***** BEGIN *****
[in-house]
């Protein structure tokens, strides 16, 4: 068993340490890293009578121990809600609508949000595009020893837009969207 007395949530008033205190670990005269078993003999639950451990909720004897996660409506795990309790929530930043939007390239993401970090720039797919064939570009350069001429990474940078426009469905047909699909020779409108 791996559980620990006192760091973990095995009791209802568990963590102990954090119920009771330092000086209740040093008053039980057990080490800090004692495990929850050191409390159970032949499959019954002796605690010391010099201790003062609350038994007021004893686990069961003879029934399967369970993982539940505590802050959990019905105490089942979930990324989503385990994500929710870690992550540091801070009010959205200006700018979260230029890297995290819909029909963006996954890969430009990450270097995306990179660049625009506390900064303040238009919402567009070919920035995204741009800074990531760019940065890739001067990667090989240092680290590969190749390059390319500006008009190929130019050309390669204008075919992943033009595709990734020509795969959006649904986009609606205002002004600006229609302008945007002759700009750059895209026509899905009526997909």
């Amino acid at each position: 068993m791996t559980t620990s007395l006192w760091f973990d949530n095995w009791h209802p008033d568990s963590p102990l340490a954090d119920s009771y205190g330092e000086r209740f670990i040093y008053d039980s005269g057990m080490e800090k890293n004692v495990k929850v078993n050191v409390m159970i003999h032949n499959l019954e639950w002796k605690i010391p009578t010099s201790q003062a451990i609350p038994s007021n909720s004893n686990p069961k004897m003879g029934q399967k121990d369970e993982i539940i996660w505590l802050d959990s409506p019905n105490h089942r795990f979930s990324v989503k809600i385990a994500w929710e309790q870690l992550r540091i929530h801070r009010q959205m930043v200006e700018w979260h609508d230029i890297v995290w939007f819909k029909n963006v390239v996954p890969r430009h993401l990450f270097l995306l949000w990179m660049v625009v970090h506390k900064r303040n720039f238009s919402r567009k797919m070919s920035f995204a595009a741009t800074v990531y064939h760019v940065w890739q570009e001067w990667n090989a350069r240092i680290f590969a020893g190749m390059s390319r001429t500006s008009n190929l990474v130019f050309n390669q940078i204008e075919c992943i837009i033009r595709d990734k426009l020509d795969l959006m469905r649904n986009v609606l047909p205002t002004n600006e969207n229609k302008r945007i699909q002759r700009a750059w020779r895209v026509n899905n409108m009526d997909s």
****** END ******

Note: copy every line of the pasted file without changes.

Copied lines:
[in-house]
């Protein structure tokens, strides 16, 4: 068993340490890293009578121990809600609508949000595009020893837009969207 007395949530008033205190670990005269078993003999639950451990909720004897996660409506795990309790929530930043939007390239993401970090720039797919064939570009350069001429990474940078426009469905047909699909020779409108 791996559980620990006192760091973990095995009791209802568990963590102990954090119920009771330092000086209740040093008053039980057990080490800090004692495990929850050191409390159970032949499959019954002796605690010391010099201790003062609350038994007021004893686990069961003879029934399967369970993982539940505590802050959990019905105490089942979930990324989503385990994500929710870690992550540091801070009010959205200006700018979260230029890297995290819909029909963006996954890969430009990450270097995306990179660049625009506390900064303040238009919402567009070919920035995204741009800074990531760019940065890739001067990667090989240092680290590969190749390059390319500006008009190929130019050309390669204008075919992943033009595709990734020509795969959006649904986009609606205002002004600006229609302008945007002759700009750059895209026509899905009526997909």
């Amino acid at each position: 068993m791996t559980t620990s007395l006192w760091f973990d949530n095995w009791h209802p008033d568990s963590p102990l340490a954090d119920s009771y205190g330092e000086r209740f670990i040093y008053d039980s005269g057990m080490e800090k890293n004692v495990k929850v078993n050191v409390m159970i003999h032949n499959l019954e639950w002796k605690i010391p009578t010099s201790q003062a451990i609350p038994s007021n909720s004893n686990p069961k004897m003879g029934q399967k121990d369970e993982i539940i996660w505590l802050d959990s409506p019905n105490h089942r795990f979930s990324v989503k809600i385990a994500w929710e309790q870690l992550r540091i929530h801070r009010q959205m930043v200006e700018w979260h609508d230029i890297v995290w939007f819909k029909n963006v390239v996954p890969r430009h993401l990450f270097l995306l949000w990179m660049v625009v970090h506390k900064r303040n720039f238009s919402r567009k797919m070919s920035f995204a595009a741009t800074v990531y064939h760019v940065w890739q570009e001067w990667n090989a350069r240092i680290f590969a020893g190749m390059s390319r001429t500006s008009n190929l990474v130019f050309n390669q940078i204008e075919c992943i837009i033009r595709d990734k426009l020509d795969l959006m469905r649904n986009v609606l047909p205002t002004n600006e969207n229609k302008r945007i699909q002759r700009a750059w020779r895209v026509n899905n409108m009526d997909s």